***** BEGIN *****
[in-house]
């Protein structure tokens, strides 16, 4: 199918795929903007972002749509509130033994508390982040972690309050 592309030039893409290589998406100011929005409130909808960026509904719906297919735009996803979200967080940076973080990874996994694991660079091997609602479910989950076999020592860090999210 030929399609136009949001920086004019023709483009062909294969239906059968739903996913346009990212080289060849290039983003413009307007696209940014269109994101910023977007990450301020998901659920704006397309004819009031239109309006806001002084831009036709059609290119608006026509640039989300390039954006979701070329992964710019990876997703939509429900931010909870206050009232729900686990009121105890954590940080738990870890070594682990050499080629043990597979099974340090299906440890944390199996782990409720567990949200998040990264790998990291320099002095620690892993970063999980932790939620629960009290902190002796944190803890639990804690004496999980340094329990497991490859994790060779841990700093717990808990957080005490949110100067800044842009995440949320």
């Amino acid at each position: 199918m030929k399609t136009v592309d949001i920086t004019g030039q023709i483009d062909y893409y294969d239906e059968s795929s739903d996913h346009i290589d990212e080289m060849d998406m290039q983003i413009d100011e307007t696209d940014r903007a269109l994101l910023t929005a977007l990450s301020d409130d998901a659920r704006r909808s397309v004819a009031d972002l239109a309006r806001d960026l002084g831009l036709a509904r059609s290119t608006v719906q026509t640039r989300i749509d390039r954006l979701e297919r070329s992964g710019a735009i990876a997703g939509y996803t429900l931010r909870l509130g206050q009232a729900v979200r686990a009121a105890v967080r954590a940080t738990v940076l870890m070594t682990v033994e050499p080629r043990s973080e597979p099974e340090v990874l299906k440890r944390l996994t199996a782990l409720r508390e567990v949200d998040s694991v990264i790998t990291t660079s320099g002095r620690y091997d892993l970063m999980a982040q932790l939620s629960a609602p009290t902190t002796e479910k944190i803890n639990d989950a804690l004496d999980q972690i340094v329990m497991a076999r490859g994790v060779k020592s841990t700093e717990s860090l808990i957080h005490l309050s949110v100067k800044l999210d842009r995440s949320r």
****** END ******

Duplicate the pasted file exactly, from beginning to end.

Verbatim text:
[in-house]
């Protein structure tokens, strides 16, 4: 199918795929903007972002749509509130033994508390982040972690309050 592309030039893409290589998406100011929005409130909808960026509904719906297919735009996803979200967080940076973080990874996994694991660079091997609602479910989950076999020592860090999210 030929399609136009949001920086004019023709483009062909294969239906059968739903996913346009990212080289060849290039983003413009307007696209940014269109994101910023977007990450301020998901659920704006397309004819009031239109309006806001002084831009036709059609290119608006026509640039989300390039954006979701070329992964710019990876997703939509429900931010909870206050009232729900686990009121105890954590940080738990870890070594682990050499080629043990597979099974340090299906440890944390199996782990409720567990949200998040990264790998990291320099002095620690892993970063999980932790939620629960009290902190002796944190803890639990804690004496999980340094329990497991490859994790060779841990700093717990808990957080005490949110100067800044842009995440949320």
């Amino acid at each position: 199918m030929k399609t136009v592309d949001i920086t004019g030039q023709i483009d062909y893409y294969d239906e059968s795929s739903d996913h346009i290589d990212e080289m060849d998406m290039q983003i413009d100011e307007t696209d940014r903007a269109l994101l910023t929005a977007l990450s301020d409130d998901a659920r704006r909808s397309v004819a009031d972002l239109a309006r806001d960026l002084g831009l036709a509904r059609s290119t608006v719906q026509t640039r989300i749509d390039r954006l979701e297919r070329s992964g710019a735009i990876a997703g939509y996803t429900l931010r909870l509130g206050q009232a729900v979200r686990a009121a105890v967080r954590a940080t738990v940076l870890m070594t682990v033994e050499p080629r043990s973080e597979p099974e340090v990874l299906k440890r944390l996994t199996a782990l409720r508390e567990v949200d998040s694991v990264i790998t990291t660079s320099g002095r620690y091997d892993l970063m999980a982040q932790l939620s629960a609602p009290t902190t002796e479910k944190i803890n639990d989950a804690l004496d999980q972690i340094v329990m497991a076999r490859g994790v060779k020592s841990t700093e717990s860090l808990i957080h005490l309050s949110v100067k800044l999210d842009r995440s949320r």